DOP46 Impact of a genetic burden on familial aggregation of inflammatory bowel disease

H.S. Lee1,2, L. Hannes1, M. Vancamelbeke3, V. Ballet4, M. Ferrante3,4, S. Vermeire3,4, I. Cleynen1

1Laboratory of Complex Genetics, Department of Human Genetics, KU Leuven, Leuven, Belgium, 2Department of Biochemistry and Molecular Biology, Asan Medical Center, University of Ulsan College of Medicine, Seoul, Korea Republic of, 3Department Chronic Diseases Metabolism and Ageing CHROMETA, Translational Research Center for Gastrointestinal Disorders TARGID, KU Leuven, Leuven, Belgium, 4Department of Gastroenterology and Hepatology, University Hospitals Leuven, Leuven, Belgium


Family history of inflammatory bowel disease (IBD) is the strongest risk factor for IBD. There currently, however, is limited understanding of the contribution of genetic risk to familial aggregation of IBD. We aimed to evaluate the association between the IBD polygenic risk score (PRS) and familial IBD, and determine its contribution to familial IBD.


We included 54 multiple-affected families (≥3 first-degree relatives affected) of European ancestry, including 189 affected IBD patients (156 Crohn’s disease; 33 ulcerative colitis), and 133 unaffected relatives. For all individuals, Immunochip genotypes were available. Weighted PRSs with estimates derived from literature were calculated using PRSice-2.0, including clumping and different p-value thresholds (pT) to select which variants to include in the score. Explained variance (Nagelkerke pseudo-R²) was calculated across different pTs. To account for possible intra-familial correlations, the association between PRS and familial IBD was evaluated in age- and sex-adjusted generalised mixed regression models including family as random effects. Sporadic cases (n = 1768) and non-IBD controls (n = 868) with Immunochip genotypes were used for comparison.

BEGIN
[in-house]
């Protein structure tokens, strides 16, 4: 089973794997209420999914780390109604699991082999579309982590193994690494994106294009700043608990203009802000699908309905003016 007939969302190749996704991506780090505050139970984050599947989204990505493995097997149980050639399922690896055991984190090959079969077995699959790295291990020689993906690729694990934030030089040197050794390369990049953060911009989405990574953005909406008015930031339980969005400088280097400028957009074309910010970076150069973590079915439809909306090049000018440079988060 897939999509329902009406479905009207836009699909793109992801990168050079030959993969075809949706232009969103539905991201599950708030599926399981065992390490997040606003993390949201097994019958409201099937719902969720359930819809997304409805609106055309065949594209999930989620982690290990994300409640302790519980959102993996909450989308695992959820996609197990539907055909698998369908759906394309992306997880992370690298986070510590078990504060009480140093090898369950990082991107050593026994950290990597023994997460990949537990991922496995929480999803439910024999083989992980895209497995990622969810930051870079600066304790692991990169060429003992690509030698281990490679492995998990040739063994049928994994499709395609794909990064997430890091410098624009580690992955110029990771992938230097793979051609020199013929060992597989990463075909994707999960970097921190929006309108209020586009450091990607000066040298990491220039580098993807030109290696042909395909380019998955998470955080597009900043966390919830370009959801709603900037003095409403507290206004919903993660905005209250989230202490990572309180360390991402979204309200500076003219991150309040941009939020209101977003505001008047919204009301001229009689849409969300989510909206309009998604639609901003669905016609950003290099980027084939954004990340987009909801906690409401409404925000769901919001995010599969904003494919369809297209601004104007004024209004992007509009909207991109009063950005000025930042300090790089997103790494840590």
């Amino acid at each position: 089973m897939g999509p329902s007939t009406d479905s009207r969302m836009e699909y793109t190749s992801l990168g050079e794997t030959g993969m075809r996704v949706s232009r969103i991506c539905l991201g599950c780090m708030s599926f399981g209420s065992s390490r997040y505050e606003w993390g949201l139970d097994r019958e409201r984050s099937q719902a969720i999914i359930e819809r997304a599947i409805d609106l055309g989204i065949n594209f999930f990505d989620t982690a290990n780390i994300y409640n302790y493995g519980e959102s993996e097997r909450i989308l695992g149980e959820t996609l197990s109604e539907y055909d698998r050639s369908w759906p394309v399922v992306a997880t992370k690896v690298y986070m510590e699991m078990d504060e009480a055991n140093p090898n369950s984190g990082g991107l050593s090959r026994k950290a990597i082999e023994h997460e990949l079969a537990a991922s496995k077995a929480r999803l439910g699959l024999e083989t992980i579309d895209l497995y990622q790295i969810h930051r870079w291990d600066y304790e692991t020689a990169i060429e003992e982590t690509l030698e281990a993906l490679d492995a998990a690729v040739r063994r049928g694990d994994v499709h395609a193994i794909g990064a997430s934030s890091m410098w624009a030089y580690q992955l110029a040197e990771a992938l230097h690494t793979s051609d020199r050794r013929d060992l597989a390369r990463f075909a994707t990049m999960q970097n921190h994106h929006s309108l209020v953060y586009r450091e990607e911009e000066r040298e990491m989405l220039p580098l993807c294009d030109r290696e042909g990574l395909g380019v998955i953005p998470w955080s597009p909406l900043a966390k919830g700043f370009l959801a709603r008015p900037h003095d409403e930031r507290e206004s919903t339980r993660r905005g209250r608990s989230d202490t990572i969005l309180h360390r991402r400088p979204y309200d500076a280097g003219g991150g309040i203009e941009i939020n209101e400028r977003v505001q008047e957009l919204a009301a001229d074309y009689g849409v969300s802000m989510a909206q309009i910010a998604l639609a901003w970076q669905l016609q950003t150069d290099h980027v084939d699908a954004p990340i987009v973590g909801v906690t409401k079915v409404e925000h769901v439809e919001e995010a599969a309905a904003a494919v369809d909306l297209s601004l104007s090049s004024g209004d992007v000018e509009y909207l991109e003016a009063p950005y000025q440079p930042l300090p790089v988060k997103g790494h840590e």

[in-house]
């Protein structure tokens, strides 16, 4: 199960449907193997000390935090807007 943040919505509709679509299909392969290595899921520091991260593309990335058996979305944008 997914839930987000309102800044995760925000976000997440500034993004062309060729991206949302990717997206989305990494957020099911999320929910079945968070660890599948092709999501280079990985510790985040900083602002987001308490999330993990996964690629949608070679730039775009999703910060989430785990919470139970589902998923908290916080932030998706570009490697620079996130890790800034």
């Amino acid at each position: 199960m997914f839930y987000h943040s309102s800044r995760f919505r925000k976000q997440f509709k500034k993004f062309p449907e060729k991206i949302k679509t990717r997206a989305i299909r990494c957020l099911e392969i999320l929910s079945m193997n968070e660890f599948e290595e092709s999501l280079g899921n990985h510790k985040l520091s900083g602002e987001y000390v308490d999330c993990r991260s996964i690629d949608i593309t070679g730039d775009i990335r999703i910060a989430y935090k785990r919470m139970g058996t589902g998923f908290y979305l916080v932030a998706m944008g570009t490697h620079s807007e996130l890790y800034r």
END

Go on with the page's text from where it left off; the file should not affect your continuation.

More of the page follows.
Using pT = 0.05 for PRS calculation, we found that affected relatives had a higher PRS than unaffected relatives (p = 1.00 × 10−2), sporadic cases (p = 4.58 × 10−2), and non-IBD controls (p < 2.20 × 10−16) (Figure 1a and b). The risk of disease in families increased by 1.23-fold (95% confidence interval (CI) 1.21–1.24) for every incremental standard deviation in PRS. Individuals in the highest quartile had a 3.45 times higher risk of IBD (95% CI 1.77–6.72) than those in the lowest quartile. However, the proportion of the explained variance between affected and unaffected family members was smaller than that of sporadic IBD and non-IBD controls; and the best pT was different for familial or sporadic IBD. In familial IBD, the best-fit PRS was at pT = 6.90 × 10−3 and explained 5.3% (Figure 1c, p = 3.07 × 10−4) of variance, whereas, in sporadic IBD, the best-fit PRS was at pT = 0.08 and explained 16.7% (Figure 1d, p = 8.48 × 10−63). For sporadic IBD, a typical increase in the proportion of variance explained was seen with more liberal p-value thresholds and levelling off at ~pT = 0.1 (Figure 1d). What was striking, however, was that in familial IBD this additive genetic variance was only observed until pT = 0.01, after which explained variance dropped dramatically (Figure 1c).


Higher IBD polygenic risk increases the risk for familial IBD as it does for sporadic IBD. In sporadic IBD, the increased risk is defined by variants of all p-value levels (until ~pT = 0.1). In familial IBD, the difference between those affected or not is in the higher-effect variants (p < 0.01).